WASHINGTON, Oct. 11, 2017 - The House Committee on Natural Resources has approved H.R. 210, which promotes energy development by Indian tribes and Alaska Native Corporations. The “Native American Energy Act,” introduced by Rep. Don Young, R-Alaska, addresses the federal government’s overregulation of Indian lands.
“The bill contains a number of policy improvements to reduce the hurdles and obstacles for energy and resource development imposed by the federal government, while empowering Native communities to better manage and develop their lands,” Young said. “This legislation contains important permitting and judicial review provisions for tribes and Alaska Native corporations that work to eliminate attacks by outside special interest groups. Overall, this bill is based on the principle that Native communities, not the federal government or special interests, are the best stewards of Native lands.”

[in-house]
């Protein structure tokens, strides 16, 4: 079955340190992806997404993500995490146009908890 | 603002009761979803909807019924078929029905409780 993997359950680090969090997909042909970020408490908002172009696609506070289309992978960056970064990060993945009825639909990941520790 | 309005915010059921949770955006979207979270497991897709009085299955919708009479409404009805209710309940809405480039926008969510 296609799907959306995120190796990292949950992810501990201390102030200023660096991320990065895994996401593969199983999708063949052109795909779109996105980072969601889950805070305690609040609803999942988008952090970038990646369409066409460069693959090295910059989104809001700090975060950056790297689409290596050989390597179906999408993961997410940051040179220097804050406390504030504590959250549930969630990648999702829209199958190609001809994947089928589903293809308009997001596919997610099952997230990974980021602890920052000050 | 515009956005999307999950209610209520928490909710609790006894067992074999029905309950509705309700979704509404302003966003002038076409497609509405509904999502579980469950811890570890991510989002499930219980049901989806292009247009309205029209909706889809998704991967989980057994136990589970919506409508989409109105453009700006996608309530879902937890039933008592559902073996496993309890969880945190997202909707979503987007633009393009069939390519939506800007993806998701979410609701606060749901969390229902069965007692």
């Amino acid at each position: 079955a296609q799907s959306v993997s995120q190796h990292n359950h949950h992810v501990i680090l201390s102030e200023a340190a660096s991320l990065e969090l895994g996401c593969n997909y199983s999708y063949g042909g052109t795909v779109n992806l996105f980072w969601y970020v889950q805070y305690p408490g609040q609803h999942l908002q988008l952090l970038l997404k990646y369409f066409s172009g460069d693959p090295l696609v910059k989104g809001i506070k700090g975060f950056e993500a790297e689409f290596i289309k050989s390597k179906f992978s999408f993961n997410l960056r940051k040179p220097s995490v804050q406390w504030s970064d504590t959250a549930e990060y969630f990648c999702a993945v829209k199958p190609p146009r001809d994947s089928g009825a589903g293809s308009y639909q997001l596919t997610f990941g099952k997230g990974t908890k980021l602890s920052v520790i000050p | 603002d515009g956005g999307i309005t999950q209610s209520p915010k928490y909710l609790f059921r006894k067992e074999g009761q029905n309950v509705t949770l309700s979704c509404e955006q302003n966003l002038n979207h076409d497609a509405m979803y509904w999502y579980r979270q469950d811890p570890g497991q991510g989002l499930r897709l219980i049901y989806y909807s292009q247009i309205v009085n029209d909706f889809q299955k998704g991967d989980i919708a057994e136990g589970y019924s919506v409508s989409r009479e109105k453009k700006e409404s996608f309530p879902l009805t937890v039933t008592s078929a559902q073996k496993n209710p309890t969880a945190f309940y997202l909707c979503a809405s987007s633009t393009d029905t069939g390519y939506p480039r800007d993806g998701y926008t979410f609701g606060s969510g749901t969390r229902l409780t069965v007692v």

The act seeks to amend the Energy Policy Act by allowing affected Indian tribes to complete valuation assessments themselves or waive appraisal altogether. H.R. 210 would amend the National Environmental Policy Act (NEPA) by imposing a 60-day time limit for complaints to be filed. Amendments to the Tribal Forest Protection Act expand upon Native Americans’ biomass production capabilities. The Native American Energy Act would extend leases on land used for energy purposes by amending the Long Term Leasing Act.
“This bill turns the page on the federal government’s culture of paternalism and empowers Indian tribes and Alaska Natives to develop their own natural resources,” said Committee Chairman Rob Bishop, R-Utah. “Thankfully, as this bill moves through the legislative process, less time will need to be spent educating the executive branch on the virtues of responsible energy development, and more can be spent finalizing this package with the Senate.”
Young previously proposed the Native American Energy Act in the 2015-2016 session under H.R. 538, at which time it was met with opposition from environmental groups like the National Parks Conservation Association. The NPCA claimed the “bill would insulate energy projects on tribal lands from judicial review by restricting the amount of time to file claims and by making the pursuit of a legal challenge far too expensive for the average citizens.”
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